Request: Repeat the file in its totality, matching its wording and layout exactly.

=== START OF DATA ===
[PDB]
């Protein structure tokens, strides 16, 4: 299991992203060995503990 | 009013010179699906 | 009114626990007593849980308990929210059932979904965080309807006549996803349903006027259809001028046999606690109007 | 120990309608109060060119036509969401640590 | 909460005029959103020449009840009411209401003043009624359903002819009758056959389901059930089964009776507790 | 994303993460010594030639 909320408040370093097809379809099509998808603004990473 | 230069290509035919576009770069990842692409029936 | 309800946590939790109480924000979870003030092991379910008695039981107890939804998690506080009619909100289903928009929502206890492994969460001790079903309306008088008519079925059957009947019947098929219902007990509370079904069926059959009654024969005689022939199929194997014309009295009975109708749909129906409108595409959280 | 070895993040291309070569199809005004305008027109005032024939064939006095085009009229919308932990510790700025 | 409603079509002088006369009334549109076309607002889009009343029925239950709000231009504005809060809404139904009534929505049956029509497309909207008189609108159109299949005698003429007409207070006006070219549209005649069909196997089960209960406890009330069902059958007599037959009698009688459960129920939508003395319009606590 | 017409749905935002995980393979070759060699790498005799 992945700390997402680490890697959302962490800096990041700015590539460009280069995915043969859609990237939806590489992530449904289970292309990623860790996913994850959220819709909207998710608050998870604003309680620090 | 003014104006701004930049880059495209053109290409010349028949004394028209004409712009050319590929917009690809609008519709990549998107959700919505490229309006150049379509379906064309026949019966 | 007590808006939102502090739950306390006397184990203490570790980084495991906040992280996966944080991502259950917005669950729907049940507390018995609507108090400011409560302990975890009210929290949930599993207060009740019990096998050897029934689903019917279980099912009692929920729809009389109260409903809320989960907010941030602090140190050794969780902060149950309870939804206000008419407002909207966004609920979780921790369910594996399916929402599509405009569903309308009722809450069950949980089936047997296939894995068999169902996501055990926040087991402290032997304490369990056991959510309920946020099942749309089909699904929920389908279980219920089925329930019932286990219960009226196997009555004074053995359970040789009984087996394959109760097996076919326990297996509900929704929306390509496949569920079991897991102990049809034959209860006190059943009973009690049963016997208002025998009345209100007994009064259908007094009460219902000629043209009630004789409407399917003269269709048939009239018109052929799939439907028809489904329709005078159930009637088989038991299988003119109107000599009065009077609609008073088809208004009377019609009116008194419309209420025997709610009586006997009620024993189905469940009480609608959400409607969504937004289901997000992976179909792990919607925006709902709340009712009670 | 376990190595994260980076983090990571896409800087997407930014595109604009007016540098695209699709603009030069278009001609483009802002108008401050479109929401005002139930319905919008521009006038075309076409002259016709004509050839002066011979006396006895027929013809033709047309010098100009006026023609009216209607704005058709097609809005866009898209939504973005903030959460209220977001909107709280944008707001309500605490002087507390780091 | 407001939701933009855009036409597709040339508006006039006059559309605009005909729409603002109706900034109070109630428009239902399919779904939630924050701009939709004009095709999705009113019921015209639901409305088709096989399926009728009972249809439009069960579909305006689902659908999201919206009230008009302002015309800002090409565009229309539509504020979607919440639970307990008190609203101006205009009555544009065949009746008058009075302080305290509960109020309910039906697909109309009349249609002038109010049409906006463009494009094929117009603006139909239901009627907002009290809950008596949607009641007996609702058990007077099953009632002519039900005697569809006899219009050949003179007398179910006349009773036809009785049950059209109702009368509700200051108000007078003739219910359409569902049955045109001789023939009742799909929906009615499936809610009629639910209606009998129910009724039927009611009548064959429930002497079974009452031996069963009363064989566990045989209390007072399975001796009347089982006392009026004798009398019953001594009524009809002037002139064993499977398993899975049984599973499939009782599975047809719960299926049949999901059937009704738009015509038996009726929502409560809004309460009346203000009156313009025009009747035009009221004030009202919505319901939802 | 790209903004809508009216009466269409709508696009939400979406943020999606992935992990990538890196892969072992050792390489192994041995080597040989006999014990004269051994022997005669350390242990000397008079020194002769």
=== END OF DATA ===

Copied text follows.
[PDB]
């Protein structure tokens, strides 16, 4: 299991992203060995503990 | 009013010179699906 | 009114626990007593849980308990929210059932979904965080309807006549996803349903006027259809001028046999606690109007 | 120990309608109060060119036509969401640590 | 909460005029959103020449009840009411209401003043009624359903002819009758056959389901059930089964009776507790 | 994303993460010594030639 909320408040370093097809379809099509998808603004990473 | 230069290509035919576009770069990842692409029936 | 309800946590939790109480924000979870003030092991379910008695039981107890939804998690506080009619909100289903928009929502206890492994969460001790079903309306008088008519079925059957009947019947098929219902007990509370079904069926059959009654024969005689022939199929194997014309009295009975109708749909129906409108595409959280 | 070895993040291309070569199809005004305008027109005032024939064939006095085009009229919308932990510790700025 | 409603079509002088006369009334549109076309607002889009009343029925239950709000231009504005809060809404139904009534929505049956029509497309909207008189609108159109299949005698003429007409207070006006070219549209005649069909196997089960209960406890009330069902059958007599037959009698009688459960129920939508003395319009606590 | 017409749905935002995980393979070759060699790498005799 992945700390997402680490890697959302962490800096990041700015590539460009280069995915043969859609990237939806590489992530449904289970292309990623860790996913994850959220819709909207998710608050998870604003309680620090 | 003014104006701004930049880059495209053109290409010349028949004394028209004409712009050319590929917009690809609008519709990549998107959700919505490229309006150049379509379906064309026949019966 | 007590808006939102502090739950306390006397184990203490570790980084495991906040992280996966944080991502259950917005669950729907049940507390018995609507108090400011409560302990975890009210929290949930599993207060009740019990096998050897029934689903019917279980099912009692929920729809009389109260409903809320989960907010941030602090140190050794969780902060149950309870939804206000008419407002909207966004609920979780921790369910594996399916929402599509405009569903309308009722809450069950949980089936047997296939894995068999169902996501055990926040087991402290032997304490369990056991959510309920946020099942749309089909699904929920389908279980219920089925329930019932286990219960009226196997009555004074053995359970040789009984087996394959109760097996076919326990297996509900929704929306390509496949569920079991897991102990049809034959209860006190059943009973009690049963016997208002025998009345209100007994009064259908007094009460219902000629043209009630004789409407399917003269269709048939009239018109052929799939439907028809489904329709005078159930009637088989038991299988003119109107000599009065009077609609008073088809208004009377019609009116008194419309209420025997709610009586006997009620024993189905469940009480609608959400409607969504937004289901997000992976179909792990919607925006709902709340009712009670 | 376990190595994260980076983090990571896409800087997407930014595109604009007016540098695209699709603009030069278009001609483009802002108008401050479109929401005002139930319905919008521009006038075309076409002259016709004509050839002066011979006396006895027929013809033709047309010098100009006026023609009216209607704005058709097609809005866009898209939504973005903030959460209220977001909107709280944008707001309500605490002087507390780091 | 407001939701933009855009036409597709040339508006006039006059559309605009005909729409603002109706900034109070109630428009239902399919779904939630924050701009939709004009095709999705009113019921015209639901409305088709096989399926009728009972249809439009069960579909305006689902659908999201919206009230008009302002015309800002090409565009229309539509504020979607919440639970307990008190609203101006205009009555544009065949009746008058009075302080305290509960109020309910039906697909109309009349249609002038109010049409906006463009494009094929117009603006139909239901009627907002009290809950008596949607009641007996609702058990007077099953009632002519039900005697569809006899219009050949003179007398179910006349009773036809009785049950059209109702009368509700200051108000007078003739219910359409569902049955045109001789023939009742799909929906009615499936809610009629639910209606009998129910009724039927009611009548064959429930002497079974009452031996069963009363064989566990045989209390007072399975001796009347089982006392009026004798009398019953001594009524009809002037002139064993499977398993899975049984599973499939009782599975047809719960299926049949999901059937009704738009015509038996009726929502409560809004309460009346203000009156313009025009009747035009009221004030009202919505319901939802 | 790209903004809508009216009466269409709508696009939400979406943020999606992935992990990538890196892969072992050792390489192994041995080597040989006999014990004269051994022997005669350390242990000397008079020194002769």